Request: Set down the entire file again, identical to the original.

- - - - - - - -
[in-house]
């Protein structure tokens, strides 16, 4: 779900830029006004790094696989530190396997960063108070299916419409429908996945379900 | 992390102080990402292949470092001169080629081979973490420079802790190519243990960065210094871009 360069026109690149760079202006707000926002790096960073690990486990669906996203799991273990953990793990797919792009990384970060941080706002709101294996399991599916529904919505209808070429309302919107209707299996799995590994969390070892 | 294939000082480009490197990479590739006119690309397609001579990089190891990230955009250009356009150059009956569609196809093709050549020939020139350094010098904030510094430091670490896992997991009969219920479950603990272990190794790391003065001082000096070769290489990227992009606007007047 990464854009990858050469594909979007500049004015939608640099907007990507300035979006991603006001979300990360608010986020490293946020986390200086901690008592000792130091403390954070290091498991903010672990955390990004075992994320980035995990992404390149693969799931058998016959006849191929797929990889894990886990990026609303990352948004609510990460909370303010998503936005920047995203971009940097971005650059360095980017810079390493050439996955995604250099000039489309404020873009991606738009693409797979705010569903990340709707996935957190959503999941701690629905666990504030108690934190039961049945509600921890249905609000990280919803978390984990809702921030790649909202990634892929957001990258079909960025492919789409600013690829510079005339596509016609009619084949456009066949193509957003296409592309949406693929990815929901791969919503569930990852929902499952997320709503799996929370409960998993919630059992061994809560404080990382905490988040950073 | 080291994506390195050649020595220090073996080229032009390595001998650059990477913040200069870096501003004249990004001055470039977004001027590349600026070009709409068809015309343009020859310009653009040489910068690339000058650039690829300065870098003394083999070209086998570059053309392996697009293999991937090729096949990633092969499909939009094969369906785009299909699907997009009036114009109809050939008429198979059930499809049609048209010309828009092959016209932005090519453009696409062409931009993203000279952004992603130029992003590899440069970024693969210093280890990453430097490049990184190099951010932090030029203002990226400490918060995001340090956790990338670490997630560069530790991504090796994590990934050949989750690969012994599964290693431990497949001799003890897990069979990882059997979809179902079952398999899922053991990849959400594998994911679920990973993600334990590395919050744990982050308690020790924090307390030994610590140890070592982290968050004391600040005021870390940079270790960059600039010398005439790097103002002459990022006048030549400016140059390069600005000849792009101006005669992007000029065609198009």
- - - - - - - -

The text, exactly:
[in-house]
């Protein structure tokens, strides 16, 4: 779900830029006004790094696989530190396997960063108070299916419409429908996945379900 | 992390102080990402292949470092001169080629081979973490420079802790190519243990960065210094871009 360069026109690149760079202006707000926002790096960073690990486990669906996203799991273990953990793990797919792009990384970060941080706002709101294996399991599916529904919505209808070429309302919107209707299996799995590994969390070892 | 294939000082480009490197990479590739006119690309397609001579990089190891990230955009250009356009150059009956569609196809093709050549020939020139350094010098904030510094430091670490896992997991009969219920479950603990272990190794790391003065001082000096070769290489990227992009606007007047 990464854009990858050469594909979007500049004015939608640099907007990507300035979006991603006001979300990360608010986020490293946020986390200086901690008592000792130091403390954070290091498991903010672990955390990004075992994320980035995990992404390149693969799931058998016959006849191929797929990889894990886990990026609303990352948004609510990460909370303010998503936005920047995203971009940097971005650059360095980017810079390493050439996955995604250099000039489309404020873009991606738009693409797979705010569903990340709707996935957190959503999941701690629905666990504030108690934190039961049945509600921890249905609000990280919803978390984990809702921030790649909202990634892929957001990258079909960025492919789409600013690829510079005339596509016609009619084949456009066949193509957003296409592309949406693929990815929901791969919503569930990852929902499952997320709503799996929370409960998993919630059992061994809560404080990382905490988040950073 | 080291994506390195050649020595220090073996080229032009390595001998650059990477913040200069870096501003004249990004001055470039977004001027590349600026070009709409068809015309343009020859310009653009040489910068690339000058650039690829300065870098003394083999070209086998570059053309392996697009293999991937090729096949990633092969499909939009094969369906785009299909699907997009009036114009109809050939008429198979059930499809049609048209010309828009092959016209932005090519453009696409062409931009993203000279952004992603130029992003590899440069970024693969210093280890990453430097490049990184190099951010932090030029203002990226400490918060995001340090956790990338670490997630560069530790991504090796994590990934050949989750690969012994599964290693431990497949001799003890897990069979990882059997979809179902079952398999899922053991990849959400594998994911679920990973993600334990590395919050744990982050308690020790924090307390030994610590140890070592982290968050004391600040005021870390940079270790960059600039010398005439790097103002002459990022006048030549400016140059390069600005000849792009101006005669992007000029065609198009």